I was standing to the side of the stage. Nearby, a stout older man appeared in the aisle, dressed in a worn, beribboned military uniform and holding a Trump sign. People spotted him quickly and the jeering began. Then came the chant “Hil-la-ry! Hil-la-ry!”
Obama picked up the curdled vibe and located its source. “Hold up!” he said. “Hold up!”
The crowd would not quiet down. He repeated the phrase—“Hold up!”—sixteen more times, and still nothing. It took a long, disturbing while before he could recapture the crowd’s attention and get people to lay off the old man. What followed was a lecture in political civility.
“I’m serious, listen up,” he said. “You’ve got an older gentleman who is supporting his candidate. . . . You don’t have to worry about him. This is what I mean about folks not being focussed. First of all, we live in a country that respects free speech. Second of all, it looks like maybe he might have served in our military, and we’ve got to respect that. Third of all, he was elderly, and we’ve got to respect our elders. . . . Now, I want you to pay attention. Because if we don’t, if we lose focus, we could have problems.”
That night in Hershey, Pennsylvania, Trump informed his supporters that in Fayetteville Obama had been abusive to the protester: “He spent so much time screaming at this protester and, frankly, it was a disgrace.” Either Trump was retailing an account he’d found online in the alt-right media or he was knowingly lying. In other words, Trump was Trump.
Now, on the eve of the election, nothing was in the bag. “What’s powerful is that ideas can change on a dime,” Obama said as we pulled up to Air Force One. “Public attitudes can be shaped and shift so radically. Two years ago, Hillary Clinton’s popularity was at sixty-five per cent, and people were contrasting her popularity with mine. There was all this talk about how she was going to need to find ways to distance herself from me. Now, suddenly, she has problems with public opinion. Part of it is, I’m less the focus. But it all happens so fast. This is a puzzle I’m going to be thinking about a lot. I have complete confidence in the American people—that if I can have a conversation with them they’ll choose what’s right. At an emotional level, they want to do the right thing if they have the information.” And yet in an age of filter bubbles and social-media silos, he knew, the “information” that reached people was increasingly shaped by what they wanted to be true. And that was no longer in his hands or anyone else’s.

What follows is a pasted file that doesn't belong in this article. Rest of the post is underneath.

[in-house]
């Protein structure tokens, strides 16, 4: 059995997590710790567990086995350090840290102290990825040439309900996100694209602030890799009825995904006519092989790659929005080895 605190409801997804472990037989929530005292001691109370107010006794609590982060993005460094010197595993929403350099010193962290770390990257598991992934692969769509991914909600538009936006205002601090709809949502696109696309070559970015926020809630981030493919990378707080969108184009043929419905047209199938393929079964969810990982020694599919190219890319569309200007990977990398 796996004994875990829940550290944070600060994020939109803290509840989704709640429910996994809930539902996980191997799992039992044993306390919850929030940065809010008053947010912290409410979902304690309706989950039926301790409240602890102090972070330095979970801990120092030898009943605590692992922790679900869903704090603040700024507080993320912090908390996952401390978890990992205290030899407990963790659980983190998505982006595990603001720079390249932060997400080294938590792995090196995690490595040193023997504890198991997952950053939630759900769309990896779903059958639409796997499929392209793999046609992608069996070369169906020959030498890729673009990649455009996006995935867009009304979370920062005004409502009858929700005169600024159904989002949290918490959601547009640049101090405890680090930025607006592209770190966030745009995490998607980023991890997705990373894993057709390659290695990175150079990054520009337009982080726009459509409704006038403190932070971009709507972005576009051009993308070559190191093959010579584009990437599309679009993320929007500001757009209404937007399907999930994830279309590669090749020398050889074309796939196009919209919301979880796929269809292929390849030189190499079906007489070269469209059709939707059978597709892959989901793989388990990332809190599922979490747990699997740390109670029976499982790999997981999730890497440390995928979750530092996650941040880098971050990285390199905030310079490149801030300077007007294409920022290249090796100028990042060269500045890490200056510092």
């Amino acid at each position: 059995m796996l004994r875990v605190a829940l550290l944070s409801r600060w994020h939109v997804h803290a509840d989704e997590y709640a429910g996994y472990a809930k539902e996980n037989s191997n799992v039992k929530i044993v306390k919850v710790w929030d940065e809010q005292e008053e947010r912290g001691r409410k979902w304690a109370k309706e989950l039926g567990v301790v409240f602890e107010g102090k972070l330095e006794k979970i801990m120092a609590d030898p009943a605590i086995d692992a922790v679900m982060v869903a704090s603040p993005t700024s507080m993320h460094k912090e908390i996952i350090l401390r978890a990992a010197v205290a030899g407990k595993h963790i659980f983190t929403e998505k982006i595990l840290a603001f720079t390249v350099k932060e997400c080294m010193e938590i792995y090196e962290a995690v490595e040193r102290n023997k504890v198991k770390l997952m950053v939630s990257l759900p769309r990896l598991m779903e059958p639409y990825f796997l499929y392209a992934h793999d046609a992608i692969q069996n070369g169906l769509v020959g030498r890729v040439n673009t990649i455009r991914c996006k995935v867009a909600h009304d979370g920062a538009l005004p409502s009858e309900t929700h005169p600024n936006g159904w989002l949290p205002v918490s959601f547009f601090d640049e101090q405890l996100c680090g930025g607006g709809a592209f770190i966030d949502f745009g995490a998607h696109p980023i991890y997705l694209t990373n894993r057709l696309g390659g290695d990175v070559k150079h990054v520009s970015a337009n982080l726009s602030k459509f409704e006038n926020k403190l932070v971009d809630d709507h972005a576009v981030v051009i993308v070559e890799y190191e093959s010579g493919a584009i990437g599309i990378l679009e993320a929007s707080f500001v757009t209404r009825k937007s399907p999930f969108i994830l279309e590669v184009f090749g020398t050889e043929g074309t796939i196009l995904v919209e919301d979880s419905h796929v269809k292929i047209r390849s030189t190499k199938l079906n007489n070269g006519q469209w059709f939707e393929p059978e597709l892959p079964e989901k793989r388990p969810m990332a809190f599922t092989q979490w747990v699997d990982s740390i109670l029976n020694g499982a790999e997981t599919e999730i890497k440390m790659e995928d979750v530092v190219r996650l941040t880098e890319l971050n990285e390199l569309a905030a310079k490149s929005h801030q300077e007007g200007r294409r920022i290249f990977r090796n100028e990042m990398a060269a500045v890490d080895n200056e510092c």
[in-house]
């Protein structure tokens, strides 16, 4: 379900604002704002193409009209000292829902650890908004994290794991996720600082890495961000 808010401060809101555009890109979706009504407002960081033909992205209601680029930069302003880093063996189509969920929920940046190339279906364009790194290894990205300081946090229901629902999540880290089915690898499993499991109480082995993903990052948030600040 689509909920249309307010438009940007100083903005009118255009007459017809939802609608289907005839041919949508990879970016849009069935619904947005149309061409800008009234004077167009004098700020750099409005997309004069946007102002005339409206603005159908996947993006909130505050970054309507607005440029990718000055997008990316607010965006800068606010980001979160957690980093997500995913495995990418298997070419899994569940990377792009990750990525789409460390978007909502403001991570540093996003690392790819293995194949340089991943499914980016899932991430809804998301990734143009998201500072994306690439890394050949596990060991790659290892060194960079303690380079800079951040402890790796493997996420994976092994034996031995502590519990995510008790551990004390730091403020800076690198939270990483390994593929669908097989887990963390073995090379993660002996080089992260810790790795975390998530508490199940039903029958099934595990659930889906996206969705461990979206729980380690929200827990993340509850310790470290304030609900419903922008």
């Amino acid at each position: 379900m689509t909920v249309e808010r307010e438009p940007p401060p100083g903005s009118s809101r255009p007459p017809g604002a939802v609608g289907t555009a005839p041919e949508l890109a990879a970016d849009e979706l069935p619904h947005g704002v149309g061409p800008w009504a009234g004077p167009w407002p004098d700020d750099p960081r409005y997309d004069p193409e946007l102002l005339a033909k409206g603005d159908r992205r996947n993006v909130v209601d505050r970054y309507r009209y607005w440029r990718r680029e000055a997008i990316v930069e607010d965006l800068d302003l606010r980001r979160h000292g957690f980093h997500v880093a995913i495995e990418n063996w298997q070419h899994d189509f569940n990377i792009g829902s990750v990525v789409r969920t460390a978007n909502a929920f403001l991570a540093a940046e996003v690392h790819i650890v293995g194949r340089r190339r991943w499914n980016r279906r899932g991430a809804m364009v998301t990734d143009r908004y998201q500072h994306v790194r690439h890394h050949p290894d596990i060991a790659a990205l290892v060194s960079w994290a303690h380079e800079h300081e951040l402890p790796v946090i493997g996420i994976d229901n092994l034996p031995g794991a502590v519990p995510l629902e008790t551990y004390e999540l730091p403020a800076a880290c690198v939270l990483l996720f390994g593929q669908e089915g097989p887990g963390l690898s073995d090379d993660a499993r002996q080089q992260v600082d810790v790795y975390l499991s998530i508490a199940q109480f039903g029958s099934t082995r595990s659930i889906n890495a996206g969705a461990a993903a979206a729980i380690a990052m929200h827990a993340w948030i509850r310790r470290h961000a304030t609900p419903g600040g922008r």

This was a very long piece but worth sitting down and reading. From what I’ve seen so far, our outgoing President has been very classy and respectful. As the unofficial leader of the Democratic party, he could act like a child and stomp his feet but he’s chosen to reinforce the beautiful nature of our democracy.
I fully agree that social media algorithms are damaging the need for an informed society. If we don’t hear the opinions from all sides and live in our bubbles crafted by algorithms, more people are going to be surprised when someone that isn’t their candidate of choice wins. It will happen again and again.